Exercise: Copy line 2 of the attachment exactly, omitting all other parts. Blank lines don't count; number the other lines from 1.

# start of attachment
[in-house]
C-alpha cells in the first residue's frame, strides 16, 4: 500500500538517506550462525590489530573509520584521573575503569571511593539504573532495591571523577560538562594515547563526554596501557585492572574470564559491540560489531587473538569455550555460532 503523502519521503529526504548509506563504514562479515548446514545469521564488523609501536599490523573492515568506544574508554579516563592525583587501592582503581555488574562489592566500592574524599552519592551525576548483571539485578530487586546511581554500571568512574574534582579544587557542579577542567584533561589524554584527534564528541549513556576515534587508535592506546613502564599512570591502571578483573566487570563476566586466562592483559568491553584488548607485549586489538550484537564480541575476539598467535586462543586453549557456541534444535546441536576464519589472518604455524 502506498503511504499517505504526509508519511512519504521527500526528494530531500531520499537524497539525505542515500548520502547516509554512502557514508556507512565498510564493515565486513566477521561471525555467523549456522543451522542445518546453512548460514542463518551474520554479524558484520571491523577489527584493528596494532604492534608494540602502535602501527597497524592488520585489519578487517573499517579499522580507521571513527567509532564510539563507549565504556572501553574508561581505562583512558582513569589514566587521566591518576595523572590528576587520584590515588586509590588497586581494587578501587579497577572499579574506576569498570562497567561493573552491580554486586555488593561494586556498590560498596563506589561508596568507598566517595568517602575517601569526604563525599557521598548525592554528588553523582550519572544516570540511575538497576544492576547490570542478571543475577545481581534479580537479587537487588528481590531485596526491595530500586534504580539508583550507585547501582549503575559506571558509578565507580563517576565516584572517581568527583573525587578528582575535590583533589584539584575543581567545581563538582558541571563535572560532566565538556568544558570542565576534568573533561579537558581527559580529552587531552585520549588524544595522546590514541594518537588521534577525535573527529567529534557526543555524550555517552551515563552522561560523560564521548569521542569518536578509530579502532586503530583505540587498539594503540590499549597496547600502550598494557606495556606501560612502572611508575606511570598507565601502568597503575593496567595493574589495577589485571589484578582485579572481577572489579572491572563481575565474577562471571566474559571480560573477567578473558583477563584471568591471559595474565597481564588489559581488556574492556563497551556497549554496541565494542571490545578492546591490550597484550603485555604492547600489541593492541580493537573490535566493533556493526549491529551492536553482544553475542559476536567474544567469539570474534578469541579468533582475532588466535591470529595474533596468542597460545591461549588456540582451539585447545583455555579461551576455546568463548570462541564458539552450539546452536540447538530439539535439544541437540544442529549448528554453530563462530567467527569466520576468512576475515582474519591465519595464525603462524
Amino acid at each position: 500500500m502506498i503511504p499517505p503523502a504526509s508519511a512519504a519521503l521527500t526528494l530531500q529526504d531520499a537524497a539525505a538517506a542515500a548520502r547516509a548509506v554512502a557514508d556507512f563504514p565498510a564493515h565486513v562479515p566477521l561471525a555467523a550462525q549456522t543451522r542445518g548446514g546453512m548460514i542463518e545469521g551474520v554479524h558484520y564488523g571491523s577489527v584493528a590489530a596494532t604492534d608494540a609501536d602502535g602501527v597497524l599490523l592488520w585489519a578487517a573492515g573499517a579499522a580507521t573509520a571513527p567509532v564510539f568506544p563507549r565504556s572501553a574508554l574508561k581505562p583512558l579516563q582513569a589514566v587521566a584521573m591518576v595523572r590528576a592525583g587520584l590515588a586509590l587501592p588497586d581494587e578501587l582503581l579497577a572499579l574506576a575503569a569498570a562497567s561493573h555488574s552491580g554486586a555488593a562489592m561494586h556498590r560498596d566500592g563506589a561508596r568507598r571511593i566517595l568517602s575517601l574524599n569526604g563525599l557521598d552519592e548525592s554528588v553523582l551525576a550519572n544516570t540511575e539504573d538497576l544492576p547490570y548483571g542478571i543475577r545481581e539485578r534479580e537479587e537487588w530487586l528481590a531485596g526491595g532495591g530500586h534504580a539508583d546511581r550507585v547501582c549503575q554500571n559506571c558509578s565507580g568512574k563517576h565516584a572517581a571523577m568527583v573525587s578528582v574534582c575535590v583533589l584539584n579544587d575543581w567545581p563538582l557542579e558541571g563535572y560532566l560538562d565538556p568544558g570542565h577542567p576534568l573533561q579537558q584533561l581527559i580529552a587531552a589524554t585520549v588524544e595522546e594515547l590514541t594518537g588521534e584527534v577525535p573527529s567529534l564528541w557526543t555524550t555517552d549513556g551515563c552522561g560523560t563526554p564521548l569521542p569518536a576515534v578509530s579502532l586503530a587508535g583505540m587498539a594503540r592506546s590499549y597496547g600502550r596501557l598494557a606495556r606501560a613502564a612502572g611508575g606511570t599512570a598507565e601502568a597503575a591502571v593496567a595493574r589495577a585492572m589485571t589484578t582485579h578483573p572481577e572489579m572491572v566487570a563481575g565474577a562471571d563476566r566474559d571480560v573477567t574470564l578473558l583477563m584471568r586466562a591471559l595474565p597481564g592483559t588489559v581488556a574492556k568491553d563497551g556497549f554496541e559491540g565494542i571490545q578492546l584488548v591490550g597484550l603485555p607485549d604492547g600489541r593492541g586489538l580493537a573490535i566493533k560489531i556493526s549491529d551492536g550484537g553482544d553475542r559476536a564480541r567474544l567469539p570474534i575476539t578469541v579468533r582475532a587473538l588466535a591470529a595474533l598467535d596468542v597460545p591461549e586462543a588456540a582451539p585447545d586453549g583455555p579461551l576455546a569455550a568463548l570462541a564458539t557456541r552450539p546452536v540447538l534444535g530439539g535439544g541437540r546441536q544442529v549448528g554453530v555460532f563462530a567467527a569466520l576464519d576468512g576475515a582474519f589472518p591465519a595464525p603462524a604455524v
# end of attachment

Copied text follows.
C-alpha cells in the first residue's frame, strides 16, 4: 500500500538517506550462525590489530573509520584521573575503569571511593539504573532495591571523577560538562594515547563526554596501557585492572574470564559491540560489531587473538569455550555460532 503523502519521503529526504548509506563504514562479515548446514545469521564488523609501536599490523573492515568506544574508554579516563592525583587501592582503581555488574562489592566500592574524599552519592551525576548483571539485578530487586546511581554500571568512574574534582579544587557542579577542567584533561589524554584527534564528541549513556576515534587508535592506546613502564599512570591502571578483573566487570563476566586466562592483559568491553584488548607485549586489538550484537564480541575476539598467535586462543586453549557456541534444535546441536576464519589472518604455524 502506498503511504499517505504526509508519511512519504521527500526528494530531500531520499537524497539525505542515500548520502547516509554512502557514508556507512565498510564493515565486513566477521561471525555467523549456522543451522542445518546453512548460514542463518551474520554479524558484520571491523577489527584493528596494532604492534608494540602502535602501527597497524592488520585489519578487517573499517579499522580507521571513527567509532564510539563507549565504556572501553574508561581505562583512558582513569589514566587521566591518576595523572590528576587520584590515588586509590588497586581494587578501587579497577572499579574506576569498570562497567561493573552491580554486586555488593561494586556498590560498596563506589561508596568507598566517595568517602575517601569526604563525599557521598548525592554528588553523582550519572544516570540511575538497576544492576547490570542478571543475577545481581534479580537479587537487588528481590531485596526491595530500586534504580539508583550507585547501582549503575559506571558509578565507580563517576565516584572517581568527583573525587578528582575535590583533589584539584575543581567545581563538582558541571563535572560532566565538556568544558570542565576534568573533561579537558581527559580529552587531552585520549588524544595522546590514541594518537588521534577525535573527529567529534557526543555524550555517552551515563552522561560523560564521548569521542569518536578509530579502532586503530583505540587498539594503540590499549597496547600502550598494557606495556606501560612502572611508575606511570598507565601502568597503575593496567595493574589495577589485571589484578582485579572481577572489579572491572563481575565474577562471571566474559571480560573477567578473558583477563584471568591471559595474565597481564588489559581488556574492556563497551556497549554496541565494542571490545578492546591490550597484550603485555604492547600489541593492541580493537573490535566493533556493526549491529551492536553482544553475542559476536567474544567469539570474534578469541579468533582475532588466535591470529595474533596468542597460545591461549588456540582451539585447545583455555579461551576455546568463548570462541564458539552450539546452536540447538530439539535439544541437540544442529549448528554453530563462530567467527569466520576468512576475515582474519591465519595464525603462524